CEOs Need to See Through Walls

This blog post is part of the HBR Online Forum The CEO’s Role in Fixing the System.

The key to reforming capitalism lies in creating shared value by harnessing the power of business to solve social problems. Paradoxically, in these difficult economic times, the business opportunities hidden in our urgent social problems offer the greatest potential for profit and growth most businesses will ever face. But there is a trick to discovering these opportunities: It takes a CEO who can see through walls to find them.

Every business operates within a set of constraints that effectively wall off opportunities. Its products and services were designed for a specific market, closing off other markets with different needs. Its supplies are procured from the cheapest global bidder, just as its competitors are. Manufacturing and logistics follow established conventions. The prices of natural resources and commodity crops fluctuate subject to external conditions that the company doesn’t control. The availability of skilled employees depends on an educational system independent of the company. All these limitations are taken as given — outside the walls of the company’s core business strategy — walls that most CEOs cannot see through.

In a time of recession, these walls close in ever more tightly. The constant pressure to meet short-term profit projections forces companies to cut costs and lay off employees. Narrowed profit margins cannot tolerate taking on new risks. The walls become even more imposing, shrinking the opportunities for profit and growth.

Model CEOs

Some CEOs see through these walls, transcending the limitations that box their companies in and finding opportunities other miss:

  • Medtronic is expanding into a new suite of products to serve middle-income markets in India that could never afford its current line of medical devices. To do so, the CEO had to look outside the company’s traditional business model, investing in the R&D to develop new devices with different pricing and distribution systems.
  • Verizon’s CEO plans to drive profit growth by moving beyond connectivity and tapping into the immense savings its customers can achieve from web-based software programs that regulate energy use and transmit health data. This move meant entering into new partnerships with utilities and health care companies.
  • Novartis has penetrated a new market of 42 million people in rural India, but to do so it had to hire hundreds of local healthcare workers and build a distribution system to supply 50,000 small remote clinics.
  • Mars launched a major effort to increase the yields of more than half-a-million low-income cocoa farmers in Cote D’Ivoire, working with the government and nonprofit organizations to fundamentally change local agricultural practices. Doing so meant working with competing chocolate companies to coordinate their efforts.
  • Wal-Mart completely reconfigured its logistics and packaging, saving $200 million in annual fuel costs.
  • Cisco created the global Networking Academy and trained over four million network administrators, single-handedly combatting the global shortage of IT workers that had threatened to limit its growth.
  • ArcelorMittal is paying high school students to attend college and take specific courses relevant to the company’s needs with the promise of a job when they finish — positioning itself to have the skilled employees it needs when the economy strengthens.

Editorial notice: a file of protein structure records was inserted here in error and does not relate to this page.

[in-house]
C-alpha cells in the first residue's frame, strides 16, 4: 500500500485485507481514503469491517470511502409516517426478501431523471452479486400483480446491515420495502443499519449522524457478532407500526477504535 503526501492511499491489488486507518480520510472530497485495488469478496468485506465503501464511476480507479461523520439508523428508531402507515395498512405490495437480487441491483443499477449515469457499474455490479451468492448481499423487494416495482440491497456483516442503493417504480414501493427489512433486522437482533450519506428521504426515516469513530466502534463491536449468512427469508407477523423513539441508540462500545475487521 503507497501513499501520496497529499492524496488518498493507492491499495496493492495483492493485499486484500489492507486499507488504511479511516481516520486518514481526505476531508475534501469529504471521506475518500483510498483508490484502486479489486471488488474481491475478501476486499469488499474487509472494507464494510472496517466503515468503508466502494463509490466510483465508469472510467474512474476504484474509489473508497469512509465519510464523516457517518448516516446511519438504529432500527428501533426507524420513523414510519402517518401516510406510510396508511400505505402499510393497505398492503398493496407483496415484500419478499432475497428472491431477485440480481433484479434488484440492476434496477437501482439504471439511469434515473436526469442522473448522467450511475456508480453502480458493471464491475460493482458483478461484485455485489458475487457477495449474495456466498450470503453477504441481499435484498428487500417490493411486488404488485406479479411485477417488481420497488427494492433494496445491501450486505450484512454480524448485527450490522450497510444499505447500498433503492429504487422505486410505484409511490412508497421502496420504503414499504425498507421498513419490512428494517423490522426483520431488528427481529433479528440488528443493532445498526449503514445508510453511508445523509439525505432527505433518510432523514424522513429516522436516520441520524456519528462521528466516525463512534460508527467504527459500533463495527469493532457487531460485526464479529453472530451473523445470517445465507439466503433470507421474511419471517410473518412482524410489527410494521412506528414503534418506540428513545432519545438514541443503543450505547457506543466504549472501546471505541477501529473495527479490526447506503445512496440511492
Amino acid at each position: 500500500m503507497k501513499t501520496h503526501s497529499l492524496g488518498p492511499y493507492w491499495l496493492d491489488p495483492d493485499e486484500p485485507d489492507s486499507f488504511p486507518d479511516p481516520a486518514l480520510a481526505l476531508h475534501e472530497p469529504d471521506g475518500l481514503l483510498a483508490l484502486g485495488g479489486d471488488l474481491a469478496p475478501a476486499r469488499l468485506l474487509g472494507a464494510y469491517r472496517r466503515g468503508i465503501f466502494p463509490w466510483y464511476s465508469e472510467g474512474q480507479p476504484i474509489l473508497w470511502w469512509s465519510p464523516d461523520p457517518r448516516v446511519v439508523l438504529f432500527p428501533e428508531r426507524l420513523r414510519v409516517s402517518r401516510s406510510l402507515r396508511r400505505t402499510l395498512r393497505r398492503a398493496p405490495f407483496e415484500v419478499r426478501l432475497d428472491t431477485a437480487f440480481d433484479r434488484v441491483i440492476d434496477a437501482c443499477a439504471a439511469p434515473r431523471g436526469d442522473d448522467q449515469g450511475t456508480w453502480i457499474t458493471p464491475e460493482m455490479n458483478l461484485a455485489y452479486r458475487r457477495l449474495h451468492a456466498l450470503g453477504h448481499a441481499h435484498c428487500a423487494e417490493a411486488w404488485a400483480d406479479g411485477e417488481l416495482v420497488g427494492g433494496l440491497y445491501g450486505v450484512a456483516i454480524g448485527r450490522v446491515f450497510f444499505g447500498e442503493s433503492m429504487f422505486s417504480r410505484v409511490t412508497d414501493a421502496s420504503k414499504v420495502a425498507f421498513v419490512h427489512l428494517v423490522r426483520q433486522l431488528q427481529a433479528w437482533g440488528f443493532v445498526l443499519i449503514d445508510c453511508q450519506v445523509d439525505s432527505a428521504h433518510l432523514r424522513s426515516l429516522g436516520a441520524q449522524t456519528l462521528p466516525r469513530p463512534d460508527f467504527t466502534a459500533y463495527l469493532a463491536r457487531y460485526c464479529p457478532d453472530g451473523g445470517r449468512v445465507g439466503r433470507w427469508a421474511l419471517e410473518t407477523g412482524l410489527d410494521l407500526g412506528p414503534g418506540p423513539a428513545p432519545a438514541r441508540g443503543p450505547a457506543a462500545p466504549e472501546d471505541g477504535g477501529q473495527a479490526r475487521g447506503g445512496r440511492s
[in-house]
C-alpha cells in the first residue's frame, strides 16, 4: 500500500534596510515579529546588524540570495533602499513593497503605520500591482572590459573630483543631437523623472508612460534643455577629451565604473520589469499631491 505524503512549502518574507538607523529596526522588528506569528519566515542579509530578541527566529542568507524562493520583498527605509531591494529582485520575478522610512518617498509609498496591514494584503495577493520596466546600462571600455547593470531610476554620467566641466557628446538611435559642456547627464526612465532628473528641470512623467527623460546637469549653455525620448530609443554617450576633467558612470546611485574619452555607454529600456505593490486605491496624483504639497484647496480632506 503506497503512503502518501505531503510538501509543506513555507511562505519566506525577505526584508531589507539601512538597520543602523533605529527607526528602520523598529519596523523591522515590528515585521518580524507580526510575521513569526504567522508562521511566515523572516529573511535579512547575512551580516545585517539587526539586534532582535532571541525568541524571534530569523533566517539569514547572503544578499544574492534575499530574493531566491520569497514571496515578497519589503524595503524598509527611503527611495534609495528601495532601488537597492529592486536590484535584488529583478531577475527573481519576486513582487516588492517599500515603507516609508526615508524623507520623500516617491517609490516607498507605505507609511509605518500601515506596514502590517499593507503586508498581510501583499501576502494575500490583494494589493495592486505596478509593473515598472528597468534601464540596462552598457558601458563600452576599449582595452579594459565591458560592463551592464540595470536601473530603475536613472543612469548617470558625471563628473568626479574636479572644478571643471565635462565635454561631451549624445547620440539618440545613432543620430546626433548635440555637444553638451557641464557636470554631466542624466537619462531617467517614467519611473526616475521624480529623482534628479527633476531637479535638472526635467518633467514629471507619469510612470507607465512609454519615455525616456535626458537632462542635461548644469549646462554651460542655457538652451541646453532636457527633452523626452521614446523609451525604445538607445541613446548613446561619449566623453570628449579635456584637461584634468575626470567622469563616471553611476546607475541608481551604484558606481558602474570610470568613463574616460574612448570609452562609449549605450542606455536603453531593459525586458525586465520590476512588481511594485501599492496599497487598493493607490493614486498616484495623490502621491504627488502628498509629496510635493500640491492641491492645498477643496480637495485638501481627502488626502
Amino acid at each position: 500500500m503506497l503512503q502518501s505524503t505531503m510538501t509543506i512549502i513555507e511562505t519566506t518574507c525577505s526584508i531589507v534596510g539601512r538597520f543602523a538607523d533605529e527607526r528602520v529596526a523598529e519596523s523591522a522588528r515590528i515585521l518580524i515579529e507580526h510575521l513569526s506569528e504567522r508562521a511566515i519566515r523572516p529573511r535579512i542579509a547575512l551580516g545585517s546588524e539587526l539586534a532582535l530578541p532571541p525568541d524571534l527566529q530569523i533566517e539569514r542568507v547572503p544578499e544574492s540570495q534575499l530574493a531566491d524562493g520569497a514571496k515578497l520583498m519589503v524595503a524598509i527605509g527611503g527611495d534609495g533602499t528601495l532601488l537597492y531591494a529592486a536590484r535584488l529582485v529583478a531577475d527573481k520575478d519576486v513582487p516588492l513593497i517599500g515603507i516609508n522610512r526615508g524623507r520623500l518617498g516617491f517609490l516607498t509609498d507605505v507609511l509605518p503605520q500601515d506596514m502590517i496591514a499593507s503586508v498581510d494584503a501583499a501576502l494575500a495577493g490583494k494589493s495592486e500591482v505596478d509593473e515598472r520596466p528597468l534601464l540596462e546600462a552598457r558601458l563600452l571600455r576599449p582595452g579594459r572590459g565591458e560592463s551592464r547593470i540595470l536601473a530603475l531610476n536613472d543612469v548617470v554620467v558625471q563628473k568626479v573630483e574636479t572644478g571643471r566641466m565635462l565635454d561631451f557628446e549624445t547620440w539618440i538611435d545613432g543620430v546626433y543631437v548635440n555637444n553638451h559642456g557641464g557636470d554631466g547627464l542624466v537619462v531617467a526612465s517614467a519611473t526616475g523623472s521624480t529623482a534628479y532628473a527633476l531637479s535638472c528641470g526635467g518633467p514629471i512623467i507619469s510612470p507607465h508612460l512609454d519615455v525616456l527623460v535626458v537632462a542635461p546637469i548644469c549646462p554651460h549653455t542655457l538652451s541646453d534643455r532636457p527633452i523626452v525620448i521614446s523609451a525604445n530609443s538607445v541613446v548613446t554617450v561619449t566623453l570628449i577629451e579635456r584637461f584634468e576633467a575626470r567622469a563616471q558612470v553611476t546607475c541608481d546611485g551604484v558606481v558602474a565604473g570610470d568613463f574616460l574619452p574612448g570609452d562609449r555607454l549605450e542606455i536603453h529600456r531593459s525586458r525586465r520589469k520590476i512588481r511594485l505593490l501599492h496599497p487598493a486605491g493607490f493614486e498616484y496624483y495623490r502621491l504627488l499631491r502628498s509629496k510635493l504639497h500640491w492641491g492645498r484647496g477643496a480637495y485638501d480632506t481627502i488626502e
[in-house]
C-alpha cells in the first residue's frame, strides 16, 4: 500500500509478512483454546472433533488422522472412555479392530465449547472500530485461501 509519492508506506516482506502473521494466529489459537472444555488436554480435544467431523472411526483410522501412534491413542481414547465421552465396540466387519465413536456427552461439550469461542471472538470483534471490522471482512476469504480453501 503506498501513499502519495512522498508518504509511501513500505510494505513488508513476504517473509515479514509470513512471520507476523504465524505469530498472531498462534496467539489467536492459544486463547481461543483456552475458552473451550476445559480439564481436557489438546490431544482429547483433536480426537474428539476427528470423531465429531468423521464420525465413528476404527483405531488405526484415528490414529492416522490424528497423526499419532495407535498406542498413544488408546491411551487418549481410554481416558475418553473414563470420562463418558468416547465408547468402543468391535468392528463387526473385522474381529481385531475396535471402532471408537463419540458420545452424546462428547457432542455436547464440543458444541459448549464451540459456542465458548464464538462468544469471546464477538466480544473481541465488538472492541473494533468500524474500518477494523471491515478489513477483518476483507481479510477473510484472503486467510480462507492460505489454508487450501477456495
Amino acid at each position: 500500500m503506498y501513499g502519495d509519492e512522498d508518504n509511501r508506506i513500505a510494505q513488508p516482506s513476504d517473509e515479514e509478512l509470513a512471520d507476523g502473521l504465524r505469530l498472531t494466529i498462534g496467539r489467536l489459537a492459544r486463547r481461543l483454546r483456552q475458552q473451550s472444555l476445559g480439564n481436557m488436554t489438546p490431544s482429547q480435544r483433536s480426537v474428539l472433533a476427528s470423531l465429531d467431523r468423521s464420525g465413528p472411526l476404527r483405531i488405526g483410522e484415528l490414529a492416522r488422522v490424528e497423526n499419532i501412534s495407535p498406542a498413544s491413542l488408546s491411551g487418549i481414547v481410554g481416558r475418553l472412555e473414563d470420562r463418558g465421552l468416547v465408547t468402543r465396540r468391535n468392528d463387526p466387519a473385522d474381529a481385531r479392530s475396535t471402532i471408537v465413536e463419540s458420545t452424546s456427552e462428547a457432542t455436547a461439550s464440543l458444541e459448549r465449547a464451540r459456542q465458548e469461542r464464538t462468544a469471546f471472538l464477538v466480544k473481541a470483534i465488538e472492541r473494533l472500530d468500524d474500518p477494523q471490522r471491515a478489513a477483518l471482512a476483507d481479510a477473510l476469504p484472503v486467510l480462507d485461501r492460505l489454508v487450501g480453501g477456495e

Focus on Social Issues Underlying the Business

What was it that enabled these CEOs to see through the walls that stopped their competitors short? In each case, the CEO saw beyond conventional limitations by embracing a new dimension of business strategy — the opportunity to create shared value by focusing on the social issues underlying the businesses.

Medtronic and Novartis were driven by the challenge to save more lives. Verizon focused on the biggest social issues that its technology could affect. Mars was concerned about the sustainability of cocoa farming. Wal-Mart discovered massive savings through its program to reduce carbon emission and “green” its operations. Cisco discovered the potential of the Network Academy through its philanthropic contributions of equipment to local schools — and the realization that no one at the schools knew how to maintain it.

In each case, companies found new opportunities by focusing in on the social dimensions of their business — not to meet external calls for social responsibility but to expand their markets, reduce their costs, and strengthen their competitive context. And in doing so, these companies created shared value — business initiatives that simultaneously benefit society and the businesses.

Most companies still view social and environmental impacts as externalities — issues that should have no effect on their core business. The wall between business and society is the most impenetrable one of all. And as a result, the vision of most CEOs has stopped at the boundaries of their company’s existing operations. Yet the greatest new business opportunities lie in the world’s unmet social and environmental needs. And many of the constraints that limit business growth — like the yields of cocoa farmers, the health care infrastructure in remote rural regions, or the number of trained network administrators in the world — turn out to be variables that businesses can control.

Creating shared value is about recognizing that business is an essential participant in solving social problems, and that overcoming social problems offers massive opportunities for business growth and profitability — especially during difficult times when and conventional business opportunities are scarce and social needs are most acute. All it takes is a CEO who can see through walls.

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